The 84-year-old man leans into the worn wooden bench, repeatedly pressing the dome of an embryonic hat with his hands, sculpting a stylish fedora out of the limp pelt of felted wool.

He is Roberto Macas, one of the last custom hat makers in Maryland. Surrounded by wooden hat molds, blocks, steam irons, brushes and an ancient sewing machine in the cryptlike basement of his store on downtown West Fayette Street, the Ecuadoran-born Macas says hat making is a dying craft, not for lack of business but because no one wants to do the work.

"The new generation, they go to high school," he said in heavily accented English. "They don't like to make hats. They all work in factories. Machines, machines, machines."

Those machines make the hats that Macas and his two sons, John, 55, and William, 51, sell upstairs as the mainstay of their business, a hole-in-the-wall emporium with the improbable name of Ecuador Panama Hat Co. on the window.

While the store does a brisk trade in ready-made Stetsons, Kangol Clippers, Indiana Jones specials and trendy unisex caps, Roberto Macas toils quietly in the basement, blocking, shaping, rubbing and ironing to create hats for the small stream of customers who want a little something extra for their heads.

The hats cost $75 to $100, compared with $15 to $25 for a factory hat off the peg.

A spokeswoman at the Headware Institute of America in New York says Macas is one of the few custom hat makers in the mid-Atlantic region south of New York.

Over the years, Macas has fashioned thousands of hats and watched the styles come and go. He has made hats for the small and the great, including, he says, movie comic Lou Costello and silent film cowboy Charles (Buck) Jones. Although the day when most American men wear hats is over, he says, the demand for custom hats has not waned.

Macas retired a year ago when he was 83, says son John, but so great was the protest by loyal customers that he agreed to come back to work this spring.

A small man with gnarled hands and thumbnails that are partially chewed away by chemical finishing powder, Macas, who emigrated from Ecuador in 1925 in pursuit of hat making, says he has not regretted it. He has been making hats at the same place on Fayette Street for 51 years after moving here from New York in 1934 to set up business.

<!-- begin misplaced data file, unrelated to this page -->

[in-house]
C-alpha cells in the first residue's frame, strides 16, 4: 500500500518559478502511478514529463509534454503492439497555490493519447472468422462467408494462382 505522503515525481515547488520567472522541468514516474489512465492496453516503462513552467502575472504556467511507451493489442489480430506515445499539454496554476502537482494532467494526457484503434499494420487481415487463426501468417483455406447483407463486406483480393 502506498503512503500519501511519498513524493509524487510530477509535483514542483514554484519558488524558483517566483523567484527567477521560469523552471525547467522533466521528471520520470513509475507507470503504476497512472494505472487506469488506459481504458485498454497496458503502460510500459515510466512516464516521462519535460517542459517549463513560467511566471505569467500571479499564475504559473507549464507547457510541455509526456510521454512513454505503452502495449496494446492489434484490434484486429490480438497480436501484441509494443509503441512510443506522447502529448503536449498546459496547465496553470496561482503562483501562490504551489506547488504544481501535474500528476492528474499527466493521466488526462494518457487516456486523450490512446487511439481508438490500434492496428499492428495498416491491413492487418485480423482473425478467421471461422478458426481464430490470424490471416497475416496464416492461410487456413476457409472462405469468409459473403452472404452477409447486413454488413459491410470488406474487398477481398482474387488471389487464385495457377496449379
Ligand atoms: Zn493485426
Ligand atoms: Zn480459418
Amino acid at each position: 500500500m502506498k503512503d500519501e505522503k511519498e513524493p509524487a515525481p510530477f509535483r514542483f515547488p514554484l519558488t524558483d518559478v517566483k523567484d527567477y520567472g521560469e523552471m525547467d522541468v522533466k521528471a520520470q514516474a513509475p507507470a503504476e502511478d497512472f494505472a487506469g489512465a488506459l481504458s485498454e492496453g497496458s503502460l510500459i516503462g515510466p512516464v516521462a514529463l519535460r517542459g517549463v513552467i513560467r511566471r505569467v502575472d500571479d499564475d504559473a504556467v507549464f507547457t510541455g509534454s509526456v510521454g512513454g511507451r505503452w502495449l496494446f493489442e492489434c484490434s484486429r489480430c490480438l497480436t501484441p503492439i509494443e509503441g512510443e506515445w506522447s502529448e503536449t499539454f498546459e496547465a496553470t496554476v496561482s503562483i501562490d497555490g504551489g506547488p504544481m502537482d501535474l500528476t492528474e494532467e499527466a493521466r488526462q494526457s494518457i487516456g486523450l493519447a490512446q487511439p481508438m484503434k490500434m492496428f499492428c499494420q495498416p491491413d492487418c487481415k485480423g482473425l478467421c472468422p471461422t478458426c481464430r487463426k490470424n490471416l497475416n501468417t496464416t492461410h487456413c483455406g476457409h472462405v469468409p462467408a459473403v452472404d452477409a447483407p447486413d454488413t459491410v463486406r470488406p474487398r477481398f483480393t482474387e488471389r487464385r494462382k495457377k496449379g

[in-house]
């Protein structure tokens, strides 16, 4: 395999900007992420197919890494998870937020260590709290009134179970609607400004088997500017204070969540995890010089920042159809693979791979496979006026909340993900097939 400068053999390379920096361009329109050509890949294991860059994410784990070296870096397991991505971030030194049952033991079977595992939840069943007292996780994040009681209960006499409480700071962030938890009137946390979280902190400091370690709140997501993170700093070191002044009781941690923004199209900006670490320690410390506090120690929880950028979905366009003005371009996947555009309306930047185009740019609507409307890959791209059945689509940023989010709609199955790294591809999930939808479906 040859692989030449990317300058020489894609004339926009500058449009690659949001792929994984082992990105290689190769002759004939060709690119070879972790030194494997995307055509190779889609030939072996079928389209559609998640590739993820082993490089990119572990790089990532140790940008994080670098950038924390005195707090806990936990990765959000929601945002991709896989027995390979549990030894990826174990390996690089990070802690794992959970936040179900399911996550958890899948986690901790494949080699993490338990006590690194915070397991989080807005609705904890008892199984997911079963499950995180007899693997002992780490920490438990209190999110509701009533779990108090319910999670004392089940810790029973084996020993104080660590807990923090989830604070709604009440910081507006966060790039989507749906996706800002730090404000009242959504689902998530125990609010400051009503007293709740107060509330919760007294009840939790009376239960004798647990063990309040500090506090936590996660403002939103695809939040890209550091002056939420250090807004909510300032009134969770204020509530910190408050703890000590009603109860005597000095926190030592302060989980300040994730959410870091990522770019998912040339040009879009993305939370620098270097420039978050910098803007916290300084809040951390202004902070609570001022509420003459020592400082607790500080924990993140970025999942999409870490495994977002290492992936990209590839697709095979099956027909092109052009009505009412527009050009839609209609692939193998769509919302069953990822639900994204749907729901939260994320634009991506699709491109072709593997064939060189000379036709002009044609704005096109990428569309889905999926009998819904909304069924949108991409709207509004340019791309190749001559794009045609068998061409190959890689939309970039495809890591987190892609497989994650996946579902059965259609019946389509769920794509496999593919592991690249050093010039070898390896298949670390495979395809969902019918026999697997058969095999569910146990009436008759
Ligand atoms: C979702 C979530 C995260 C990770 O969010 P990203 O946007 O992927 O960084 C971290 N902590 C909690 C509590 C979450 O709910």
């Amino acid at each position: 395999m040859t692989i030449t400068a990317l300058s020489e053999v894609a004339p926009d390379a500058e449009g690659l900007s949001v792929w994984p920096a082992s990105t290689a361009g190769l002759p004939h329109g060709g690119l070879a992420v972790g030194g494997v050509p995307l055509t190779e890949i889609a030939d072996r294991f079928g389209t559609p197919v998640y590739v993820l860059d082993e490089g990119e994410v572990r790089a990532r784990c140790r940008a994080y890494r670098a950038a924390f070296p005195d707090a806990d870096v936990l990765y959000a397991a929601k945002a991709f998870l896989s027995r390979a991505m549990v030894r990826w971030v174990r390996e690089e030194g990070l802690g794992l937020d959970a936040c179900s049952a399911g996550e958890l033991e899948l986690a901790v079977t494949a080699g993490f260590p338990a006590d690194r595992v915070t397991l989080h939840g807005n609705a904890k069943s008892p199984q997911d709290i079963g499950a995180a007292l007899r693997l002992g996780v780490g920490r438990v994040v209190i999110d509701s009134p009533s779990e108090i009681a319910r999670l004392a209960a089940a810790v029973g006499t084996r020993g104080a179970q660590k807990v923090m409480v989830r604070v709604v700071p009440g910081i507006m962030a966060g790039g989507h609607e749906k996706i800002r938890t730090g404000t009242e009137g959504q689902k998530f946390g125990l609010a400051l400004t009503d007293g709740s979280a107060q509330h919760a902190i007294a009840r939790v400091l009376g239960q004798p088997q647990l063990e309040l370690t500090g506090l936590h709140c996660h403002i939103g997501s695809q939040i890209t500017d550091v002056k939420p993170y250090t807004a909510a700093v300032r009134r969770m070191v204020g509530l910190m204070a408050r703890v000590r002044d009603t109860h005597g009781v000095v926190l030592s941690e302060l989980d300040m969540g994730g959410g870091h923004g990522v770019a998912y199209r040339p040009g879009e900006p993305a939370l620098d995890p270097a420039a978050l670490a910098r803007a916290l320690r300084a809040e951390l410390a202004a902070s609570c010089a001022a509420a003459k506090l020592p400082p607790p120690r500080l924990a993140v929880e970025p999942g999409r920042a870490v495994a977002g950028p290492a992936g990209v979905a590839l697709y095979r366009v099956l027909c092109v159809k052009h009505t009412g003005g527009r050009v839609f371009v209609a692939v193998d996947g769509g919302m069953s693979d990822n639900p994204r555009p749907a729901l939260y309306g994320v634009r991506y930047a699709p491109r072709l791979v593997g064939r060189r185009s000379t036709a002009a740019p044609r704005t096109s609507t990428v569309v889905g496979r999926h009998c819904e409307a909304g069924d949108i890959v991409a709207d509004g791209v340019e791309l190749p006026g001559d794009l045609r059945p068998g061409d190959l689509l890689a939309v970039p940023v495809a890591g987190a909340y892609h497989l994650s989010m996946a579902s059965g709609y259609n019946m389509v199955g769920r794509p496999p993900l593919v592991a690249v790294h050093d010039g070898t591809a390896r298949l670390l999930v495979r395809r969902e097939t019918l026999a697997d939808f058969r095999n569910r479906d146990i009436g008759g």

"I like to do any kind of hats," he said. " . . . I don't like factory work. I make the whole hat from brim to finish."

The process is a tedious but loving one. He begins by measuring the size and shape of his customer's head with an expandable metal contraption called a conformer, which takes into account every unique curve and obtrusion of the human cranium. ("Some people have oblong heads, some have heads shaped like a peanut," said John Macas. "You'd be surprised.")

Next, Roberto Macas takes a rough-cut circle of material, usually felt -- a wool base interwoven with furs, hair and other fibers -- and places it over a smooth wooden block. It is one of scores of skull-like blocks in the basement workshop and the one that most closely matches his customer's head.

He forces the material down over the block, enlarging and shaping a dome that ultimately will become the crown of the hat. He rubs and shapes, shapes and rubs.

Next, he heats the material with a heavy steam iron, softening it so that he can shape it still further for the curvatures of his customer's head. Then comes the brim, cut to the customer's specification with a flat metal ring that fits around the crown of the hat. Finally, come the finishing touches: the brim border, leather sweatband inside and matching hatband outside, often with a small, colorful feather.

"The work takes many hours," said Roberto Macas, "but I like it."

There's more to it than the cutting and shaping of the hat material, John Macas says. "A good hat maker looks at the customer's height, his facial features and his build -- whether he's skinny or heavyset -- and then helps him decide which brim width or crown height makes him looks best."

John Macas said he and brother William did not take up their father's craft because "somebody had to be here to sell the factory-made hats. Somebody had to speak English at the front counter."

Custom hat making "is a dying business," he said. "It's like tailoring. Everybody's in a hurry to buy something off the shelf . . . . [Customers] don't appreciate the art that goes into this work . . .and the [workers] just don't want to use their hands."